BLACK RATS: ABORIGINAL SOLDIERS AT THE SIEGE OF TOBRUK

The Black Rat

He lived in a tin hut with a hard dirt floor.
He had bags sewn together that was his door.
He was a Rat of Tobruk until forty five,
He was one of the few that came back alive.

Battered and scarred he fought for this land,
And on his return they all shook his hand.
The price of fighting for the freedom of man
Did not make any difference to this Blackman.

He returned to the outback, no mates did he find.
If he had a beer he was jailed and then fined.
He sold all his medals he once proudly wore:
They were of no use to him any more.

Confused and alone he wandered around,
Looking for work though none could be found.
The Anzac marches he badly neglected,
Would show to his comrades how he was rejected.

He fought for this land so he could be free.
Yet he could not vote after his desert melee.
And those years in the desert they really took their toll,
He went there quite young and he came home so old.

This once tall man came from a proud Black tribe,
Died all alone – no one at his side.

Reproduced courtesy of Bruce Clayton- Brown

The service of Cecil Clayton in World War Two was the inspiration for this poem by his daughter Iris Clayton (1945 – 2009). The poem was first published in 1988 in Inside Black Australia edited by Kevin Gilbert. Cecil Clayton and another Wiradjuri man, Tommy Lyons were both members of the 2/13th Battalion, 9th Division AIF.

Tobruk is a North African town on the Libyan coast originally captured by the Australian 6th Division in January 1941. In April the 9th Division, which had arrived in Libya in February, were encircled and held under siege in Tobruk by a German–Italian army commanded by General Erwin Rommel. The siege lasted eight months and involved 14000 Australian soldiers including the men of the 2/13th Battalion, together with British and Indian troops.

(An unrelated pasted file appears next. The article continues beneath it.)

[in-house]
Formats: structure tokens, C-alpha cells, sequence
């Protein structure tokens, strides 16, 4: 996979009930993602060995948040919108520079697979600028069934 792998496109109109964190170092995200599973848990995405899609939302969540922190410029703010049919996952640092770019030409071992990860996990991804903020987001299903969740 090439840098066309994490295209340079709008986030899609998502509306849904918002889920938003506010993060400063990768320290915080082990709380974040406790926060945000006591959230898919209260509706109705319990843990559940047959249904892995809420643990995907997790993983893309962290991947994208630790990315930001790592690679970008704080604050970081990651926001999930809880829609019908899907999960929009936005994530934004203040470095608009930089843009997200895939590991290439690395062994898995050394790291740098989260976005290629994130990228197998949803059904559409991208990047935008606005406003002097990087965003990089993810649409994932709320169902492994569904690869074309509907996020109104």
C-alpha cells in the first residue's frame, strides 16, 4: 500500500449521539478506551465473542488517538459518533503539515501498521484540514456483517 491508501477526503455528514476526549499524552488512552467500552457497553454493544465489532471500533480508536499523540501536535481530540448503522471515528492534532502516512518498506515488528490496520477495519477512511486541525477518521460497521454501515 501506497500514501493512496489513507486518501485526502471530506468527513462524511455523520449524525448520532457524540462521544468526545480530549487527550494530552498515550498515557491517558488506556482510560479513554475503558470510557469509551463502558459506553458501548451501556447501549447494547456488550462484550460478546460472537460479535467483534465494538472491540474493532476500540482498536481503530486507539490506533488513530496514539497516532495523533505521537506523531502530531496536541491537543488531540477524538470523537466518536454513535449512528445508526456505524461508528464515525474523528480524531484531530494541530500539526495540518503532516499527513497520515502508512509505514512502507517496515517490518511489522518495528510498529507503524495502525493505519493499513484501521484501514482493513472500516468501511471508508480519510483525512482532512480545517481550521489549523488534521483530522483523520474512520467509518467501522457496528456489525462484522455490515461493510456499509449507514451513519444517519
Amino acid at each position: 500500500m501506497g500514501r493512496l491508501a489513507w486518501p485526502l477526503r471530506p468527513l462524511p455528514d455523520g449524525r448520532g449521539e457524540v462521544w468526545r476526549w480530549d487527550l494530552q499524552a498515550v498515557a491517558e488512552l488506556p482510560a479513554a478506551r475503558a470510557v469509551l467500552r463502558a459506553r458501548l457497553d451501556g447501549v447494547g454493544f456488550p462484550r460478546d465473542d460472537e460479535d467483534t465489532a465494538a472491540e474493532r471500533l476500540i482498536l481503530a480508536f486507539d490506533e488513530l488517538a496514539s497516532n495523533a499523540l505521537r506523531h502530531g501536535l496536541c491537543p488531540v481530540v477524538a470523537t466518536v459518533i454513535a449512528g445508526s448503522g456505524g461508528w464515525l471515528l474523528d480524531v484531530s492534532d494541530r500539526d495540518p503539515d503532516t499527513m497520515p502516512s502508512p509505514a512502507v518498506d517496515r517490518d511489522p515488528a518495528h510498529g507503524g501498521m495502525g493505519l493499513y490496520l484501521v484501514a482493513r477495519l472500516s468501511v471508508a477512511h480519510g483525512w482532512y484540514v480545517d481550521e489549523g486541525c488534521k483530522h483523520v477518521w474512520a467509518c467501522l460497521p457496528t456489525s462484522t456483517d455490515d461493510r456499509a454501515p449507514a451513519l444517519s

For eight long months, surrounded by German and Italian forces, the men of the Tobruk garrison, mostly Australians, withstood tank attacks, artillery barrages, and daily bombings. They endured the desert’s searing heat, the bitterly cold nights, and hellish dust storms. They lived in dug-outs, caves, and crevasses.
AWM Exhibition notes 2011: Rats of Tobruk 1941

While others from the garrison were relieved, Cecil Clayton’s unit remained till the last.

William Joyce, the Nazi broadcaster, known as Lord Haw Haw coined the term ‘rats’ for the defenders of Tobruk – but contrary to his intention this slur became a badge of honour for those involved – and posterity. The siege of Tobruk is one of the best known events in Australia’s military history. Less known is the presence there of Aboriginal servicemen. Iris’ poem, with strong irony, not only draws attention to this but speaks for the many Aboriginal servicemen in all conflicts whose service until relatively recently remained unrecognised.

NOTE Tommy Lyons’ father also Thomas, served in France with the 54th Battalion in World War One. He was twice wounded in action in 1917 and 1918.

Philippa Scarlett 18 April 2013

As a tribute to Cecil Clayton and his daughter and to other Indigenous Rats, in December 2013 John Tognolini has recorded Iris’ poem, set to his own music . http://www.youtube.com/watch?v=xUOL_Yu1uZ8&feature=youtu.be

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About Indigenous Histories

Author & Publisher of Australian history, art and culture.
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7 Responses to BLACK RATS: ABORIGINAL SOLDIERS AT THE SIEGE OF TOBRUK

  1. Damien Seden says:

    Cpl Timothy Hughes MM, MBE was a Aboriginal Man that fought at Tobruk & later received the Military Medal fighting against the Japanese at the Battles of Gona & Buna.

  2. Thanks Damien I know about Hughes and a few more Perhaps you can supply additional names A second post on an anniversary relevant to the siege could enlarge on those who were there.

    • Damien Seden says:

      Stan Grant grandfather was also a Black Rat of Tobruk Cecil Grant & Stanley Yuke.